Doctors use chemotherapy either as a first-line treatment or in combination with others, such as surgery. If chemotherapy is ineffective, a person may need to consider other options.
The alternate options vary, depending on the type and stage of cancer.
In this article, we look at signs that chemotherapy is ineffective and explore some other scientifically proven cancer therapies, which can serve as either complementary or primary treatments.
- a tumor growing or not shrinking
- cancer spreading to other areas of the body, a process called metastasis
- cancer symptoms returning
- additional symptoms appearing
If any of these issues occur, the doctor may recommend other types of therapy.
A chemotherapy course usually lasts 3–6 months, although this can vary.
The timing depends on various factors, including the type and stage of cancer, the person’s overall health, and the type of chemotherapy drug that the doctor uses.
Doctors do tests at intervals to assess the effectiveness of chemotherapy.
If tests show that chemotherapy is not having enough of an impact, other options are available. Some include:
Radiation therapy involves using radiation to kill cancer cells and reduce the size of tumors.
It can be a primary treatment, but it also works well with other approaches, such as surgery.
Radiation therapy damages the DNA in cancer cells so that they can no longer repair themselves.
These damaged cells stop dividing and eventually die, at which point the body breaks them down and removes them.
There are two types of radiation therapy. The first, external beam radiation therapy, is a local treatment, which means that it targets a specific part of the body.
Administering it involves using a large machine to send radiation from several directions to the targeted area.
The second type, internal beam radiation therapy, involves implanting a radiation source inside the body near the tumor. This type affects a smaller area of the body than external radiation therapy.
The implants can either be permanent or temporary. Temporary implants are usually removed after a few minutes or days, and the person is considered radioactive until the removal. Permanent implants gradually stop giving off radiation over time.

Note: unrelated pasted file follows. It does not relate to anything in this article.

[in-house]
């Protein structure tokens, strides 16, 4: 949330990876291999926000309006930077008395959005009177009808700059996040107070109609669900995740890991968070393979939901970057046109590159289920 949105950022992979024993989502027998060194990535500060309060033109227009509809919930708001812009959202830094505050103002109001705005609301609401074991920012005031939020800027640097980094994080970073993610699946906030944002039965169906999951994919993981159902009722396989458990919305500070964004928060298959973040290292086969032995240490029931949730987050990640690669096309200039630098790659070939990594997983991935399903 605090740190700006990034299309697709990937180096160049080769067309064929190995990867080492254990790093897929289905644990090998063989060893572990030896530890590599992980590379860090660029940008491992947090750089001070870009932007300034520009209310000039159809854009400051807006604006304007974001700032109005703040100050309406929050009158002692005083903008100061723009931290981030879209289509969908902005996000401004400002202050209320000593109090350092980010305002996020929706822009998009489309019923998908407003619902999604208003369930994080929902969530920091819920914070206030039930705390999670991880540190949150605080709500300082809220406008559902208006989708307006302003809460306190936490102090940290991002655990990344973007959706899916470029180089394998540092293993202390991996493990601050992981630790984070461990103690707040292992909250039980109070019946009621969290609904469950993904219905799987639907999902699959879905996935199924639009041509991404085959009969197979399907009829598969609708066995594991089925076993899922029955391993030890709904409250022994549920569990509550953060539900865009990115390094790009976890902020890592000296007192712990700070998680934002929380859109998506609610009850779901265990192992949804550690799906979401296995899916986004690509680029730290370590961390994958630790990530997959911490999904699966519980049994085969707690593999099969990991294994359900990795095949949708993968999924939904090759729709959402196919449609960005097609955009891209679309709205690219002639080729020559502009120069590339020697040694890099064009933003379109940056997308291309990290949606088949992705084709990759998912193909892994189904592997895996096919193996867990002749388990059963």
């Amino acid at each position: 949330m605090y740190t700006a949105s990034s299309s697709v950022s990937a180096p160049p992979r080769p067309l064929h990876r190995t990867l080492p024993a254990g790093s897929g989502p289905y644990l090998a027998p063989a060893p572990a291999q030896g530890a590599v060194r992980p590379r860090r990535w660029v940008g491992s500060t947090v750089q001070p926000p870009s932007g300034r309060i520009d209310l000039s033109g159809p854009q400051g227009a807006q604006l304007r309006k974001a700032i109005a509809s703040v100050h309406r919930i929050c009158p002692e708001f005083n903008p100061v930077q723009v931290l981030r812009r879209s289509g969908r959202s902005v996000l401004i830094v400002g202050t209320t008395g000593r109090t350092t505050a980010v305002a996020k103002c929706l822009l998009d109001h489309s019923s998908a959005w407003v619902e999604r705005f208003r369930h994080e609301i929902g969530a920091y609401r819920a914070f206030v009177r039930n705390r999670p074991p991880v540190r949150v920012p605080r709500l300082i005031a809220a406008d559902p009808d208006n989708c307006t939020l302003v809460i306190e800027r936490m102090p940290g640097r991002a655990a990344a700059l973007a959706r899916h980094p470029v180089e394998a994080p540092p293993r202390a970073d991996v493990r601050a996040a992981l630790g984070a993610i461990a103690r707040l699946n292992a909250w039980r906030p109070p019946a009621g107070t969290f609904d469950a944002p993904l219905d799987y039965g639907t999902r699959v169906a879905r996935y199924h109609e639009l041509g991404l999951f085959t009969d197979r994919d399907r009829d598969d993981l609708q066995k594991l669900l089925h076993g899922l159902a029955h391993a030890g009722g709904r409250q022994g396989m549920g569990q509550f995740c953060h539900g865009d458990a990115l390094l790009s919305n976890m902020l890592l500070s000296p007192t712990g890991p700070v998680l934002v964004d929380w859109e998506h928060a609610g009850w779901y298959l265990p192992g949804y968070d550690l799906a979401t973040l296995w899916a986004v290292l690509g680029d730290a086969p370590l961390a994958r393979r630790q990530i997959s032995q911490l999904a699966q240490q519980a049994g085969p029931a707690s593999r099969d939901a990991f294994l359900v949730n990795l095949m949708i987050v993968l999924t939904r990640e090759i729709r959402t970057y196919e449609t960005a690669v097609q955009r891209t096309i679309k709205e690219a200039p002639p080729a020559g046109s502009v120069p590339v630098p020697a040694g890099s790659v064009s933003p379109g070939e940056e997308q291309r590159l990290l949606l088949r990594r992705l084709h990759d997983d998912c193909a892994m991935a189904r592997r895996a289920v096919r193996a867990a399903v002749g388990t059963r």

Advantages of radiation therapy
Radiation therapy has several advantages. For example, it:
- causes only moderate pain
- involves minimal or no hair loss
- effectively kills large numbers of cancer cells in a tumor
- is relatively safe because it specifically targets the tumor
- causes minimal damage to organs near the tumor
However, it is important to note that the intensity of the pain varies from person to person. Also, the risk of damage to organs depends on the location of the tumor.
Disadvantages of radiation therapy
There are also several disadvantages. For example:
- Anyone who receives internal beam radiation therapy will be radioactive for a short period.
- There is the risk of damage to vital organs if they are particularly close to the tumor.
- The treatment may not kill all the cancer cells in a very large tumor.
- It can be inconvenient and time-consuming, as a person needs to have the treatment 5 days a week for up to 2 months.
- It can be expensive, though the exact cost depends on the type and amount of treatment.
- The skin around the site of radiation can become red and sore.
- There may be site-specific side effects — for example, treating cancer in the esophagus or gastrointestinal tract can cause nausea, with or without vomiting.
Some types of cancer do not respond well to radiation or chemotherapy, so a person may need to try immunotherapy.
This aims to help the immune system fight cancer in the same way that it fights infections.
Immunotherapies either stimulate the immune system in a general way or train it to attack cancer cells directly.
The main methods of delivering immunotherapy include:
- Monoclonal antibodies: These are synthetic antibodies that bind to specific proteins on cancer cells — marking the cells to help the immune system locate and destroy them.
- Checkpoint inhibitors: These are medications that stimulate the immune system’s T cells, which then identify and attack cancer cells more efficiently.
- Cancer vaccines: Vaccines stimulate the immune system to fight cancer. Some vaccines, such as that for the human papillomavirus (HPV), can have protective effects, as specific types of HPV are known to cause certain cancers.
- Adoptive cell transfer: This involves removing T cells from a tumor and modifying them in a laboratory. After about 2–8 weeks, doctors return the T cells to the body. The aim is to boost the ability of the T cells to detect and destroy cancer cells.
Advantages of immunotherapy
Immunotherapy may work when other treatments do not, and it can have other advantages. For example, it:
- can be effective against many types of cancer
- can improve the success of other treatments